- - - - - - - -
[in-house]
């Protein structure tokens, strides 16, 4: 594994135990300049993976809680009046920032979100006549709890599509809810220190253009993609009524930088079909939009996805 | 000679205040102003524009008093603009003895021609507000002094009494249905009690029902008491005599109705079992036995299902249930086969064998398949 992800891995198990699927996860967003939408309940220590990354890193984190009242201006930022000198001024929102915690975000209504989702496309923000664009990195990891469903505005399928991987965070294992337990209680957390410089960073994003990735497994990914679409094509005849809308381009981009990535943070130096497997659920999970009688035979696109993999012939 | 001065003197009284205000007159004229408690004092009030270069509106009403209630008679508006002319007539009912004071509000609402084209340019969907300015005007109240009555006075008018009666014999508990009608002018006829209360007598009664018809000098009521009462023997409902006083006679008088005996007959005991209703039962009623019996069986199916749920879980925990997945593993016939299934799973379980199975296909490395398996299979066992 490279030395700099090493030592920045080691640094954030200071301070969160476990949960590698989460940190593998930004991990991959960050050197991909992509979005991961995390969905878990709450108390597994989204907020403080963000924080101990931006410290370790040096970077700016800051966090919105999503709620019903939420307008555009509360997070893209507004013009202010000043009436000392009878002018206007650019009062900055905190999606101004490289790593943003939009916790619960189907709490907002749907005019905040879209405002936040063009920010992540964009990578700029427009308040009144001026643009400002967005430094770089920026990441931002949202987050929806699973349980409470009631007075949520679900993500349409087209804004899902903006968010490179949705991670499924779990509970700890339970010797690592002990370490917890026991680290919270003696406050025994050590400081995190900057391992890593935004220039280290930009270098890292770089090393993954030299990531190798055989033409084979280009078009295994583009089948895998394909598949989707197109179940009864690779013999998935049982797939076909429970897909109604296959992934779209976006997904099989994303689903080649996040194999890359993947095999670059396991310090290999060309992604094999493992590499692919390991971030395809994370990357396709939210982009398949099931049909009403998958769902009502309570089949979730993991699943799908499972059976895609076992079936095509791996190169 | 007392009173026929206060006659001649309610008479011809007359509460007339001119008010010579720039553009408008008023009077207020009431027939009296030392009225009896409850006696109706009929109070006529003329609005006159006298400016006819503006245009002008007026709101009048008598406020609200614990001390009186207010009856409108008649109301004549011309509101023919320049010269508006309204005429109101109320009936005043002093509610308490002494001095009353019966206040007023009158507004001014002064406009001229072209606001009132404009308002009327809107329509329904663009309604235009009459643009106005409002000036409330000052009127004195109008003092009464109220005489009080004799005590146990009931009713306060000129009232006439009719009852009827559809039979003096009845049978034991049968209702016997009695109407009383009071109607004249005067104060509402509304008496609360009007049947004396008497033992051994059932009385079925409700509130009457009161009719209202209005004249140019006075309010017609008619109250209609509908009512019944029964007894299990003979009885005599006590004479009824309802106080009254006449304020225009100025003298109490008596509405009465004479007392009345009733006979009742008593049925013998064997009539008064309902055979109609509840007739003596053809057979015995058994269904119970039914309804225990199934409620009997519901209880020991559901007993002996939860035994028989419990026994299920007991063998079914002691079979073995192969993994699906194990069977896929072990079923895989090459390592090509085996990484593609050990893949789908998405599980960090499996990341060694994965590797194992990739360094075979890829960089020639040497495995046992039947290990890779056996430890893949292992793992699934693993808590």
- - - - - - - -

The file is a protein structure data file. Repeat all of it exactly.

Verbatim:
[in-house]
């Protein structure tokens, strides 16, 4: 594994135990300049993976809680009046920032979100006549709890599509809810220190253009993609009524930088079909939009996805 | 000679205040102003524009008093603009003895021609507000002094009494249905009690029902008491005599109705079992036995299902249930086969064998398949 992800891995198990699927996860967003939408309940220590990354890193984190009242201006930022000198001024929102915690975000209504989702496309923000664009990195990891469903505005399928991987965070294992337990209680957390410089960073994003990735497994990914679409094509005849809308381009981009990535943070130096497997659920999970009688035979696109993999012939 | 001065003197009284205000007159004229408690004092009030270069509106009403209630008679508006002319007539009912004071509000609402084209340019969907300015005007109240009555006075008018009666014999508990009608002018006829209360007598009664018809000098009521009462023997409902006083006679008088005996007959005991209703039962009623019996069986199916749920879980925990997945593993016939299934799973379980199975296909490395398996299979066992 490279030395700099090493030592920045080691640094954030200071301070969160476990949960590698989460940190593998930004991990991959960050050197991909992509979005991961995390969905878990709450108390597994989204907020403080963000924080101990931006410290370790040096970077700016800051966090919105999503709620019903939420307008555009509360997070893209507004013009202010000043009436000392009878002018206007650019009062900055905190999606101004490289790593943003939009916790619960189907709490907002749907005019905040879209405002936040063009920010992540964009990578700029427009308040009144001026643009400002967005430094770089920026990441931002949202987050929806699973349980409470009631007075949520679900993500349409087209804004899902903006968010490179949705991670499924779990509970700890339970010797690592002990370490917890026991680290919270003696406050025994050590400081995190900057391992890593935004220039280290930009270098890292770089090393993954030299990531190798055989033409084979280009078009295994583009089948895998394909598949989707197109179940009864690779013999998935049982797939076909429970897909109604296959992934779209976006997904099989994303689903080649996040194999890359993947095999670059396991310090290999060309992604094999493992590499692919390991971030395809994370990357396709939210982009398949099931049909009403998958769902009502309570089949979730993991699943799908499972059976895609076992079936095509791996190169 | 007392009173026929206060006659001649309610008479011809007359509460007339001119008010010579720039553009408008008023009077207020009431027939009296030392009225009896409850006696109706009929109070006529003329609005006159006298400016006819503006245009002008007026709101009048008598406020609200614990001390009186207010009856409108008649109301004549011309509101023919320049010269508006309204005429109101109320009936005043002093509610308490002494001095009353019966206040007023009158507004001014002064406009001229072209606001009132404009308002009327809107329509329904663009309604235009009459643009106005409002000036409330000052009127004195109008003092009464109220005489009080004799005590146990009931009713306060000129009232006439009719009852009827559809039979003096009845049978034991049968209702016997009695109407009383009071109607004249005067104060509402509304008496609360009007049947004396008497033992051994059932009385079925409700509130009457009161009719209202209005004249140019006075309010017609008619109250209609509908009512019944029964007894299990003979009885005599006590004479009824309802106080009254006449304020225009100025003298109490008596509405009465004479007392009345009733006979009742008593049925013998064997009539008064309902055979109609509840007739003596053809057979015995058994269904119970039914309804225990199934409620009997519901209880020991559901007993002996939860035994028989419990026994299920007991063998079914002691079979073995192969993994699906194990069977896929072990079923895989090459390592090509085996990484593609050990893949789908998405599980960090499996990341060694994965590797194992990739360094075979890829960089020639040497495995046992039947290990890779056996430890893949292992793992699934693993808590």